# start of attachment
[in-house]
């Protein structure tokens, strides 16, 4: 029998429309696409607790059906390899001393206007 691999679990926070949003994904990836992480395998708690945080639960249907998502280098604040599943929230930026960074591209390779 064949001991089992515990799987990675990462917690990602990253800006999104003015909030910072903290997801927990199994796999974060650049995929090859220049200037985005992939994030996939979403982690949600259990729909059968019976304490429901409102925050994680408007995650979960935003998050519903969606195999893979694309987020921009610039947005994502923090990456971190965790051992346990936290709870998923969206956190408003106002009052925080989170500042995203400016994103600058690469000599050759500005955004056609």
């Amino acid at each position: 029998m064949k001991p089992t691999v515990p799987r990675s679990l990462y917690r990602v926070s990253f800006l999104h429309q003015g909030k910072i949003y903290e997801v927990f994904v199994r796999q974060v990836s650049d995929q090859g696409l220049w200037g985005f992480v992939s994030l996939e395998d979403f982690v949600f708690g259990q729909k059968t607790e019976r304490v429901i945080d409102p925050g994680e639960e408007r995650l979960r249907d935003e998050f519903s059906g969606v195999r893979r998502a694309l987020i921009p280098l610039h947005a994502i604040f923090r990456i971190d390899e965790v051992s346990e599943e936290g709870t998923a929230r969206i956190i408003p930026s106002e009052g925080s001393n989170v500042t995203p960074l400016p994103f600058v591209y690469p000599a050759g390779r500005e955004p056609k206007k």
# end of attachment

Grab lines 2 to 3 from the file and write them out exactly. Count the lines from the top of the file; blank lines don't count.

């Protein structure tokens, strides 16, 4: 029998429309696409607790059906390899001393206007 691999679990926070949003994904990836992480395998708690945080639960249907998502280098604040599943929230930026960074591209390779 064949001991089992515990799987990675990462917690990602990253800006999104003015909030910072903290997801927990199994796999974060650049995929090859220049200037985005992939994030996939979403982690949600259990729909059968019976304490429901409102925050994680408007995650979960935003998050519903969606195999893979694309987020921009610039947005994502923090990456971190965790051992346990936290709870998923969206956190408003106002009052925080989170500042995203400016994103600058690469000599050759500005955004056609």
């Amino acid at each position: 029998m064949k001991p089992t691999v515990p799987r990675s679990l990462y917690r990602v926070s990253f800006l999104h429309q003015g909030k910072i949003y903290e997801v927990f994904v199994r796999q974060v990836s650049d995929q090859g696409l220049w200037g985005f992480v992939s994030l996939e395998d979403f982690v949600f708690g259990q729909k059968t607790e019976r304490v429901i945080d409102p925050g994680e639960e408007r995650l979960r249907d935003e998050f519903s059906g969606v195999r893979r998502a694309l987020i921009p280098l610039h947005a994502i604040f923090r990456i971190d390899e965790v051992s346990e599943e936290g709870t998923a929230r969206i956190i408003p930026s106002e009052g925080s001393n989170v500042t995203p960074l400016p994103f600058v591209y690469p000599a050759g390779r500005e955004p056609k206007k």